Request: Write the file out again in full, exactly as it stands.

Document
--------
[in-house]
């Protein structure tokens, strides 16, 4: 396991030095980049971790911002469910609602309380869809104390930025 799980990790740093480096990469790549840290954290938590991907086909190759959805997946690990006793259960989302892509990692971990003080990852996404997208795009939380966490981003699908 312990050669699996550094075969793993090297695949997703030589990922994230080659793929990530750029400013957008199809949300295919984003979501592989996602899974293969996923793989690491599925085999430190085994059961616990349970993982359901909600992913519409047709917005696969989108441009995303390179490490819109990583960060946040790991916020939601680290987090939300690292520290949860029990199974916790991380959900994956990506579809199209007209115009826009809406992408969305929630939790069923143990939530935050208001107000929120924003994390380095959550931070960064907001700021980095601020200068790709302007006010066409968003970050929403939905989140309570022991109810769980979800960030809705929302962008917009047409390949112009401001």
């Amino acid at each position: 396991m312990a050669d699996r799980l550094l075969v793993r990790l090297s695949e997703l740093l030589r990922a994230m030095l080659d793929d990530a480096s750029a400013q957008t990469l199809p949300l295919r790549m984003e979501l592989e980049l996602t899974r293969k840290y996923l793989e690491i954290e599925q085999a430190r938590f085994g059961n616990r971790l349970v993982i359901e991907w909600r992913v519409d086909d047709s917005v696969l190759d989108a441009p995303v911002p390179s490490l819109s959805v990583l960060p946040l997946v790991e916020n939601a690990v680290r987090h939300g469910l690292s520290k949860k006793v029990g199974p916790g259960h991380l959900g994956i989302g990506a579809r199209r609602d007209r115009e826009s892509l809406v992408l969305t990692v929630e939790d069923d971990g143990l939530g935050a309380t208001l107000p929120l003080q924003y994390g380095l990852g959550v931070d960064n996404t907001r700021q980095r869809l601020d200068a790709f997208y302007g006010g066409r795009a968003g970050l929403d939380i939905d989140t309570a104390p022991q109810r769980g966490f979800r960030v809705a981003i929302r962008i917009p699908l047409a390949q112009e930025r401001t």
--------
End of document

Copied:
[in-house]
């Protein structure tokens, strides 16, 4: 396991030095980049971790911002469910609602309380869809104390930025 799980990790740093480096990469790549840290954290938590991907086909190759959805997946690990006793259960989302892509990692971990003080990852996404997208795009939380966490981003699908 312990050669699996550094075969793993090297695949997703030589990922994230080659793929990530750029400013957008199809949300295919984003979501592989996602899974293969996923793989690491599925085999430190085994059961616990349970993982359901909600992913519409047709917005696969989108441009995303390179490490819109990583960060946040790991916020939601680290987090939300690292520290949860029990199974916790991380959900994956990506579809199209007209115009826009809406992408969305929630939790069923143990939530935050208001107000929120924003994390380095959550931070960064907001700021980095601020200068790709302007006010066409968003970050929403939905989140309570022991109810769980979800960030809705929302962008917009047409390949112009401001």
């Amino acid at each position: 396991m312990a050669d699996r799980l550094l075969v793993r990790l090297s695949e997703l740093l030589r990922a994230m030095l080659d793929d990530a480096s750029a400013q957008t990469l199809p949300l295919r790549m984003e979501l592989e980049l996602t899974r293969k840290y996923l793989e690491i954290e599925q085999a430190r938590f085994g059961n616990r971790l349970v993982i359901e991907w909600r992913v519409d086909d047709s917005v696969l190759d989108a441009p995303v911002p390179s490490l819109s959805v990583l960060p946040l997946v790991e916020n939601a690990v680290r987090h939300g469910l690292s520290k949860k006793v029990g199974p916790g259960h991380l959900g994956i989302g990506a579809r199209r609602d007209r115009e826009s892509l809406v992408l969305t990692v929630e939790d069923d971990g143990l939530g935050a309380t208001l107000p929120l003080q924003y994390g380095l990852g959550v931070d960064n996404t907001r700021q980095r869809l601020d200068a790709f997208y302007g006010g066409r795009a968003g970050l929403d939380i939905d989140t309570a104390p022991q109810r769980g966490f979800r960030v809705a981003i929302r962008i917009p699908l047409a390949q112009e930025r401001t």